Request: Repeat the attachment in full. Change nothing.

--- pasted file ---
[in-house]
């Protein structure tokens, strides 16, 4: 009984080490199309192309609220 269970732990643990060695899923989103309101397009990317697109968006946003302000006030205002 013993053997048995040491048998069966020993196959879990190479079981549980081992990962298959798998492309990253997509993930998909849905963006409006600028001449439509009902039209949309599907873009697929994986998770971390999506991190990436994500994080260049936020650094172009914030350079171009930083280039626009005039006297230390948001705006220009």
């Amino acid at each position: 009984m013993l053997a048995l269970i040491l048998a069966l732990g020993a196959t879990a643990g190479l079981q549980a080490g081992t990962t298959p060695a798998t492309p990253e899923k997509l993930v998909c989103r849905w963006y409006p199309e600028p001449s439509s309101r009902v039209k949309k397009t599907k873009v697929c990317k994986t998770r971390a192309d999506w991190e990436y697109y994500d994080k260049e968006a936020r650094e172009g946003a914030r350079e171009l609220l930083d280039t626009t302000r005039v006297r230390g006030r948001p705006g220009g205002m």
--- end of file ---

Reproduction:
[in-house]
């Protein structure tokens, strides 16, 4: 009984080490199309192309609220 269970732990643990060695899923989103309101397009990317697109968006946003302000006030205002 013993053997048995040491048998069966020993196959879990190479079981549980081992990962298959798998492309990253997509993930998909849905963006409006600028001449439509009902039209949309599907873009697929994986998770971390999506991190990436994500994080260049936020650094172009914030350079171009930083280039626009005039006297230390948001705006220009």
């Amino acid at each position: 009984m013993l053997a048995l269970i040491l048998a069966l732990g020993a196959t879990a643990g190479l079981q549980a080490g081992t990962t298959p060695a798998t492309p990253e899923k997509l993930v998909c989103r849905w963006y409006p199309e600028p001449s439509s309101r009902v039209k949309k397009t599907k873009v697929c990317k994986t998770r971390a192309d999506w991190e990436y697109y994500d994080k260049e968006a936020r650094e172009g946003a914030r350079e171009l609220l930083d280039t626009t302000r005039v006297r230390g006030r948001p705006g220009g205002m």